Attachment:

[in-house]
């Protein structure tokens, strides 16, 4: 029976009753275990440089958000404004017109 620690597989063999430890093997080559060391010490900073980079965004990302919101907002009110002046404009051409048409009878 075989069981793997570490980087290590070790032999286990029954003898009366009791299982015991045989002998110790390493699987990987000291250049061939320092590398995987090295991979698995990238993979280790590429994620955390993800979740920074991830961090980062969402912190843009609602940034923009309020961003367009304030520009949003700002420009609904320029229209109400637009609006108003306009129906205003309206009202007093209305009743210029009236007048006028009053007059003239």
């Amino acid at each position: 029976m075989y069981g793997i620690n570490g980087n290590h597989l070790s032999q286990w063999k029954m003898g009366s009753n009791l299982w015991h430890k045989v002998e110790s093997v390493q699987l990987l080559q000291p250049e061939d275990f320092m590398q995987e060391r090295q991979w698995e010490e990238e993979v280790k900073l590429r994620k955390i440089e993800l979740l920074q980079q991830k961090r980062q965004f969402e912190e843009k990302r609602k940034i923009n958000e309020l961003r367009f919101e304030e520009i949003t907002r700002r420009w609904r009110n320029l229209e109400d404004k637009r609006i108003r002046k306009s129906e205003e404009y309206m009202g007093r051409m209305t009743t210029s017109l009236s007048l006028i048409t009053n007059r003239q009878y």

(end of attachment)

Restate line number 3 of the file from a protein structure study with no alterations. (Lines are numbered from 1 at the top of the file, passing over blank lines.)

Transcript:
């Amino acid at each position: 029976m075989y069981g793997i620690n570490g980087n290590h597989l070790s032999q286990w063999k029954m003898g009366s009753n009791l299982w015991h430890k045989v002998e110790s093997v390493q699987l990987l080559q000291p250049e061939d275990f320092m590398q995987e060391r090295q991979w698995e010490e990238e993979v280790k900073l590429r994620k955390i440089e993800l979740l920074q980079q991830k961090r980062q965004f969402e912190e843009k990302r609602k940034i923009n958000e309020l961003r367009f919101e304030e520009i949003t907002r700002r420009w609904r009110n320029l229209e109400d404004k637009r609006i108003r002046k306009s129906e205003e404009y309206m009202g007093r051409m209305t009743t210029s017109l009236s007048l006028i048409t009053n007059r003239q009878y």